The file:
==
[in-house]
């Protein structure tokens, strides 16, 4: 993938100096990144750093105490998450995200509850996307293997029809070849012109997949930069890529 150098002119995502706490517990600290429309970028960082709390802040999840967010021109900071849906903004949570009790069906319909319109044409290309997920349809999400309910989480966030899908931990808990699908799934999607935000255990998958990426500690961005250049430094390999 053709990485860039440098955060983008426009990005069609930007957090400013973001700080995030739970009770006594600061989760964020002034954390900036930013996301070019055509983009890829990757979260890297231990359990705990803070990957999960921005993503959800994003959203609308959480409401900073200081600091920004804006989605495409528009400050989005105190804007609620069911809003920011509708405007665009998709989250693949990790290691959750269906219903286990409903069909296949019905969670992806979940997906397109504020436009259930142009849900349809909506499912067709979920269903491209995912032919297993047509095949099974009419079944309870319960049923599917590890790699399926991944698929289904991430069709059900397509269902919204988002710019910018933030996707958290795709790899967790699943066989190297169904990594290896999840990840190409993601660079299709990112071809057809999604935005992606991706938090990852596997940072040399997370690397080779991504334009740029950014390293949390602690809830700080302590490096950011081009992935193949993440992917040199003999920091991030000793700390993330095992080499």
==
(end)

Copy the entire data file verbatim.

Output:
[in-house]
């Protein structure tokens, strides 16, 4: 993938100096990144750093105490998450995200509850996307293997029809070849012109997949930069890529 150098002119995502706490517990600290429309970028960082709390802040999840967010021109900071849906903004949570009790069906319909319109044409290309997920349809999400309910989480966030899908931990808990699908799934999607935000255990998958990426500690961005250049430094390999 053709990485860039440098955060983008426009990005069609930007957090400013973001700080995030739970009770006594600061989760964020002034954390900036930013996301070019055509983009890829990757979260890297231990359990705990803070990957999960921005993503959800994003959203609308959480409401900073200081600091920004804006989605495409528009400050989005105190804007609620069911809003920011509708405007665009998709989250693949990790290691959750269906219903286990409903069909296949019905969670992806979940997906397109504020436009259930142009849900349809909506499912067709979920269903491209995912032919297993047509095949099974009419079944309870319960049923599917590890790699399926991944698929289904991430069709059900397509269902919204988002710019910018933030996707958290795709790899967790699943066989190297169904990594290896999840990840190409993601660079299709990112071809057809999604935005992606991706938090990852596997940072040399997370690397080779991504334009740029950014390293949390602690809830700080302590490096950011081009992935193949993440992917040199003999920091991030000793700390993330095992080499």